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Four firefighters have logged half-century of service

by Jeff Haldiman | December 19, 2021 at 4:00 a.m.

In May 1969, a group of individuals who saw a need for fire protection south of Jefferson City formed the Cole County Volunteer Fire Department. They had one fire engine to begin with and a few dedicated firefighters.

And from there, the dream grew.

In 1993, voters approved going from a volunteer department to a tax-supported fire protection district.

In November 2018, voters in the district approved a 27-cent tax increase to pay for new equipment and trucks that began arriving in 2020.

Today, the district covers 220 square miles in three different counties (Cole, Osage and Miller) with seven fire stations and 35 members on the fire service.

Currently, the district has four members who have 50-plus years of firefighting service: Donnie Braun, Gary Smith, Wayne Hammann and Steve Cearlock.

In 2018, Braun submitted his resignation as chief. Braun, who currently serves on the district board, was one of the original members of what was then called the Cole County Volunteer Fire Department that was established in 1969.

"When we started, we had one pumper truck and acquired a tanker truck a few years later," Braun said. "We covered 100 square miles back then, trained with Jefferson City firefighters, and donations had to be given to equip us."

Braun said they had to sell memberships to keep the service going in the early years.

"At one point, we only had two or three hundred dollars in the bank, and we had to run eight or nine months with that," Braun said. "I put some money of my own in to keep gas in the truck."

Gary Smith came to the district a year after Braun in 1970. He too is retired from the active fire department, but still serves on the district board.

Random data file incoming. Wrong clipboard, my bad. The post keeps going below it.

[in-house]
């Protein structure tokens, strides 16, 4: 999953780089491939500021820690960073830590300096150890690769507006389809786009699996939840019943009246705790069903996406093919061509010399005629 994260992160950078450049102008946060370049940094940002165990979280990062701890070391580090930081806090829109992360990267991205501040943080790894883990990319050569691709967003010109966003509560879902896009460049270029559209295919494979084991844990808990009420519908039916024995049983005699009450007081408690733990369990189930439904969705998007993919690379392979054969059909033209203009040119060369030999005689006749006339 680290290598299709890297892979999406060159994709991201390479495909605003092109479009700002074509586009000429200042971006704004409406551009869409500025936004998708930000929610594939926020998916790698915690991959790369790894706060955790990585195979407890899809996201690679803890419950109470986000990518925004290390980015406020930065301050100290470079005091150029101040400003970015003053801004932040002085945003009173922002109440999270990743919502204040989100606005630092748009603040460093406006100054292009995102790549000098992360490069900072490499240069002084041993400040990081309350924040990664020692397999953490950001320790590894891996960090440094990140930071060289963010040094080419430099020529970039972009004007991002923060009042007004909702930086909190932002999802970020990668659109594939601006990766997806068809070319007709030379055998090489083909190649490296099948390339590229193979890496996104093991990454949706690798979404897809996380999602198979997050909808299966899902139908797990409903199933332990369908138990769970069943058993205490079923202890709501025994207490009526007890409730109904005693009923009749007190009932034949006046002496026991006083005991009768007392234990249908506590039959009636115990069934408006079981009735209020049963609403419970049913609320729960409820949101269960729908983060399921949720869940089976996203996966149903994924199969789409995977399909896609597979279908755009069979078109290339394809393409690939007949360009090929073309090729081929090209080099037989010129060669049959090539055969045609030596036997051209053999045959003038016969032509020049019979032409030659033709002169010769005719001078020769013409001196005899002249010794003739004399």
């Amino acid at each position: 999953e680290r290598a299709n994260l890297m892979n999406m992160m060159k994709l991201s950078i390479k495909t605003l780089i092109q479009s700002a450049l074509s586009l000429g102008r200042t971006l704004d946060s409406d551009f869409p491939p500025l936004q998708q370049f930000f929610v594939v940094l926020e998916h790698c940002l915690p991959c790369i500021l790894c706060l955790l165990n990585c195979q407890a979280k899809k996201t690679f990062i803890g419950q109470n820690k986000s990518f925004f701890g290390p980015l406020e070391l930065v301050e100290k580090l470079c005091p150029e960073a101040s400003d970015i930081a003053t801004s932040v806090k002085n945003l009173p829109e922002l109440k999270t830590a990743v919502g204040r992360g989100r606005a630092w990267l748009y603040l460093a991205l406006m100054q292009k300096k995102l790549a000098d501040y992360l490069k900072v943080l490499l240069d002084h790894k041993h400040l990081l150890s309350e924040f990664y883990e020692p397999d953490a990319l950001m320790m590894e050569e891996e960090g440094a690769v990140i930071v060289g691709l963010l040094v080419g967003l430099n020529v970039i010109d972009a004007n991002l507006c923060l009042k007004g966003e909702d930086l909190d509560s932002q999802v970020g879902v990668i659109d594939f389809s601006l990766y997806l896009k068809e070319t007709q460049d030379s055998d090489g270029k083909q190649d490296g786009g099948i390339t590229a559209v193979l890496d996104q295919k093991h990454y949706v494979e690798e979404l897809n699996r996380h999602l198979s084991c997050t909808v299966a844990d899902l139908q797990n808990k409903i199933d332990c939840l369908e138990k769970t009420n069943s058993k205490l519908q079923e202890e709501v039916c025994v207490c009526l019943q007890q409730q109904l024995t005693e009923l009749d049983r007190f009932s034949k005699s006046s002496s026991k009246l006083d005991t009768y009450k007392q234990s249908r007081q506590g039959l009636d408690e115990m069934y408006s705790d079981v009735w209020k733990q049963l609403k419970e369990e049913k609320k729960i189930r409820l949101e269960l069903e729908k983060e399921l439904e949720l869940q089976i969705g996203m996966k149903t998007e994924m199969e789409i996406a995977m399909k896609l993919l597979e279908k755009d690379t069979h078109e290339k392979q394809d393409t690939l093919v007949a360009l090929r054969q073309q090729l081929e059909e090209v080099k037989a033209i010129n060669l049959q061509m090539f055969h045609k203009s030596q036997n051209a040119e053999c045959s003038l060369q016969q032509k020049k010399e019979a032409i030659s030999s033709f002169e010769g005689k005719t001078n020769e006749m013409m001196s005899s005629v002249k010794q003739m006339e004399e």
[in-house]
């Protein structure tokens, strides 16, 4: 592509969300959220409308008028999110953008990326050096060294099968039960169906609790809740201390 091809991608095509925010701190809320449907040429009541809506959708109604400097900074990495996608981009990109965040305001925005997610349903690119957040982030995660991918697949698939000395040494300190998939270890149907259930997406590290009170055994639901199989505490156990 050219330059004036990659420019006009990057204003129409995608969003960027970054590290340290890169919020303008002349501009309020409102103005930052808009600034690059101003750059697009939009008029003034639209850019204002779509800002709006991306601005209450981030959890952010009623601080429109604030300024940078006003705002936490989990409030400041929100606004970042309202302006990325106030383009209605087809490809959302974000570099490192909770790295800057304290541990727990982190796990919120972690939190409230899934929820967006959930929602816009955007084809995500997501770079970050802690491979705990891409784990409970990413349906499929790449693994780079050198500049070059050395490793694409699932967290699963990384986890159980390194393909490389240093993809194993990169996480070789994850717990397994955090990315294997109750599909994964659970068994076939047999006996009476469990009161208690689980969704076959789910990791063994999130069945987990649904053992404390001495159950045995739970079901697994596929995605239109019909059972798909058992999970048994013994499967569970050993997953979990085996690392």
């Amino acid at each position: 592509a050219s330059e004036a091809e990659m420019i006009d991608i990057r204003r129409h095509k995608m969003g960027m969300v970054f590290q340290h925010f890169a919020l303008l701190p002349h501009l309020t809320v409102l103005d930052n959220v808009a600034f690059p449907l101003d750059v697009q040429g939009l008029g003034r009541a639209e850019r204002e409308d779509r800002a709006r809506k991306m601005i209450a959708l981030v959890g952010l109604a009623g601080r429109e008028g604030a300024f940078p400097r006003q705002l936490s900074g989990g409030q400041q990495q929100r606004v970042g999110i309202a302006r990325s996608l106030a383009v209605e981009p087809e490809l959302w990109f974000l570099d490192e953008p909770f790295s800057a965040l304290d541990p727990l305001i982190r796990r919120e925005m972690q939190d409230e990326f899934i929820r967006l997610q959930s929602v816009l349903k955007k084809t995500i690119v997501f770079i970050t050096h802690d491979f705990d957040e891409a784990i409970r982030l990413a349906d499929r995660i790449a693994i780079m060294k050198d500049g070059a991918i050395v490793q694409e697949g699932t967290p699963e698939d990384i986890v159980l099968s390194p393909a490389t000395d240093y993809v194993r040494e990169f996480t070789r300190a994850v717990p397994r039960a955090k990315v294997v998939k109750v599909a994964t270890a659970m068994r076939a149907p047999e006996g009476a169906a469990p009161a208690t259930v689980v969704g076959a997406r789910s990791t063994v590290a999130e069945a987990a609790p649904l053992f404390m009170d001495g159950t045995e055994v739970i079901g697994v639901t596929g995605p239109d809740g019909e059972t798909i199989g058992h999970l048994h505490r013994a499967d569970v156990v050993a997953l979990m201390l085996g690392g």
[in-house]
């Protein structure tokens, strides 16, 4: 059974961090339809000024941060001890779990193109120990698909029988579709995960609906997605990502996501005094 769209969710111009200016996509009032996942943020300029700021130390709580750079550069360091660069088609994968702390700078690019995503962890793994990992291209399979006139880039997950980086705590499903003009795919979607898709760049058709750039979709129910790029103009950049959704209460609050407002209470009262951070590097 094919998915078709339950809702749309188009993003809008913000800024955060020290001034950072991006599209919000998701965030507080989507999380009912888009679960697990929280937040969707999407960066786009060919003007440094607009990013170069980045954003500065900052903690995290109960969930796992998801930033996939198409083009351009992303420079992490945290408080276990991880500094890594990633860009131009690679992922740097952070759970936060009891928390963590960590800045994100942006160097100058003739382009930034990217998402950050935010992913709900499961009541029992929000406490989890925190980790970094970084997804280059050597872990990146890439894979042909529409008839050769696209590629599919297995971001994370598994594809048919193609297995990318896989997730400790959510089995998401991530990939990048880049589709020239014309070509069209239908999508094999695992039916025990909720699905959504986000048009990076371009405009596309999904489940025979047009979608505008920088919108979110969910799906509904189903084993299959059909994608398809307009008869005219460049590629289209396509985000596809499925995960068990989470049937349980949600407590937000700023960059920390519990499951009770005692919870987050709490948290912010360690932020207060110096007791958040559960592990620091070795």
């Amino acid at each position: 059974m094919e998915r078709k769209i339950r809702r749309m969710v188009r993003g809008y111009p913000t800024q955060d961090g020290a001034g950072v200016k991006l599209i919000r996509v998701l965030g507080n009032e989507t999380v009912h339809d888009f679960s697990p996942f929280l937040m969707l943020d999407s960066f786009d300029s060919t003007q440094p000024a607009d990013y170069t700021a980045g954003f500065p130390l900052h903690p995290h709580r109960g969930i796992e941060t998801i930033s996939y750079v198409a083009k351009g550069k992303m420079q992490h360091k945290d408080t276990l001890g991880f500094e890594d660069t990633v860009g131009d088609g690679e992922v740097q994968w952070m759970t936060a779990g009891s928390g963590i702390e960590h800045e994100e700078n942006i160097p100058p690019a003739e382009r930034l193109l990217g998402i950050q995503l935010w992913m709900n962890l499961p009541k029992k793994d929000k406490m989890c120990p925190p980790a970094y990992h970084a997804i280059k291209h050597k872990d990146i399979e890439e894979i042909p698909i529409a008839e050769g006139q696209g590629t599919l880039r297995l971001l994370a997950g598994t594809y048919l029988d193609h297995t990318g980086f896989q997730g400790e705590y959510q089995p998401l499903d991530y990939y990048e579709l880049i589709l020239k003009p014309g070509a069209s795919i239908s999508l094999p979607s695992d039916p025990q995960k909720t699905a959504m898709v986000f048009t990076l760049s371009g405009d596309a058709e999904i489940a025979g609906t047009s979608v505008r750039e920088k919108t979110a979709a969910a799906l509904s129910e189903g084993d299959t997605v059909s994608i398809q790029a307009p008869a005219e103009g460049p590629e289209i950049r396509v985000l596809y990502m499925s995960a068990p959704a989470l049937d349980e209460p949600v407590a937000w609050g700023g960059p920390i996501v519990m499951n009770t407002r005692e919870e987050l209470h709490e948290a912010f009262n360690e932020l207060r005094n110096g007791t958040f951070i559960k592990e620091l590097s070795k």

Smith said he wasn't looking to become a firefighter when he joined.

"I was just asked by one of the guys who was on the department, and that's how I got started," Smith said.

"I don't know exactly why I've stuck around other than it grows on you bad, or good, whatever you want to call it," Smith said with a laugh. "It's a big family. We've got a lot of good people, and I just simply enjoy it."

In looking back, Smith said the fire district has come a long way.

"Our first station was off of Route C, and the firefighters and volunteers helped put that one up," Smith said. "We called that group the Faithful 8 that got that station built. Things really took off when we became a district in 1993."

Smith said even though there weren't many serving on the district in the early years, they worked well together and became an extended family.

"We could only do so much with one truck and 500 gallons of water," Smith said. "That didn't last long, though, because we came up with more equipment. We learned a lot."

Thanks to the voters approving the increase in 2018, the district will have equipment that is less than 10 years old over the next few years.

Hammann is the current fire chief of the district, a retired assistant chief with the Jefferson City Fire Department with 50 years of service on the district.

"The younger generation of volunteers is really energetic, dedicated and hard working," Hammann said. "The support we get from the citizens is unbelievable. It was difficult in the early years, but we had good camaraderie among the guys.

"I'm not bragging, but I think we're one of the best volunteer departments around," Hammann said.

"Yeah, we're braggin'," Smith laughed.